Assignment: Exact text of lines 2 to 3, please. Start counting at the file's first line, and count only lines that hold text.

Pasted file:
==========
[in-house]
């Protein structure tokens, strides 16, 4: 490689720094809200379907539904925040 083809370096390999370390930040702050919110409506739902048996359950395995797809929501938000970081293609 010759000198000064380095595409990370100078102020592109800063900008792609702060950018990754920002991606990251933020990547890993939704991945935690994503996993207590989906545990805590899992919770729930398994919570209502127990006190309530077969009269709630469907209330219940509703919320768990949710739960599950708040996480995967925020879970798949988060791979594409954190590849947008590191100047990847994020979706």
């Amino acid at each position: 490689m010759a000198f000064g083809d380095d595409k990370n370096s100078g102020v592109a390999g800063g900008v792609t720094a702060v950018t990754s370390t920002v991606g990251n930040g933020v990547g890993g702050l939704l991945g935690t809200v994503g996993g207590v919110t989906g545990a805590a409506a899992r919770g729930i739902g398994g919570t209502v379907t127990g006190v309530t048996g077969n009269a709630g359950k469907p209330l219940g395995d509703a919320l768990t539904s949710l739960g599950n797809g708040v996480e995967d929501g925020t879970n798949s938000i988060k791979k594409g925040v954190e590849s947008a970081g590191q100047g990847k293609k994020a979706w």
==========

């Protein structure tokens, strides 16, 4: 490689720094809200379907539904925040 083809370096390999370390930040702050919110409506739902048996359950395995797809929501938000970081293609 010759000198000064380095595409990370100078102020592109800063900008792609702060950018990754920002991606990251933020990547890993939704991945935690994503996993207590989906545990805590899992919770729930398994919570209502127990006190309530077969009269709630469907209330219940509703919320768990949710739960599950708040996480995967925020879970798949988060791979594409954190590849947008590191100047990847994020979706």
């Amino acid at each position: 490689m010759a000198f000064g083809d380095d595409k990370n370096s100078g102020v592109a390999g800063g900008v792609t720094a702060v950018t990754s370390t920002v991606g990251n930040g933020v990547g890993g702050l939704l991945g935690t809200v994503g996993g207590v919110t989906g545990a805590a409506a899992r919770g729930i739902g398994g919570t209502v379907t127990g006190v309530t048996g077969n009269a709630g359950k469907p209330l219940g395995d509703a919320l768990t539904s949710l739960g599950n797809g708040v996480e995967d929501g925020t879970n798949s938000i988060k791979k594409g925040v954190e590849s947008a970081g590191q100047g990847k293609k994020a979706w």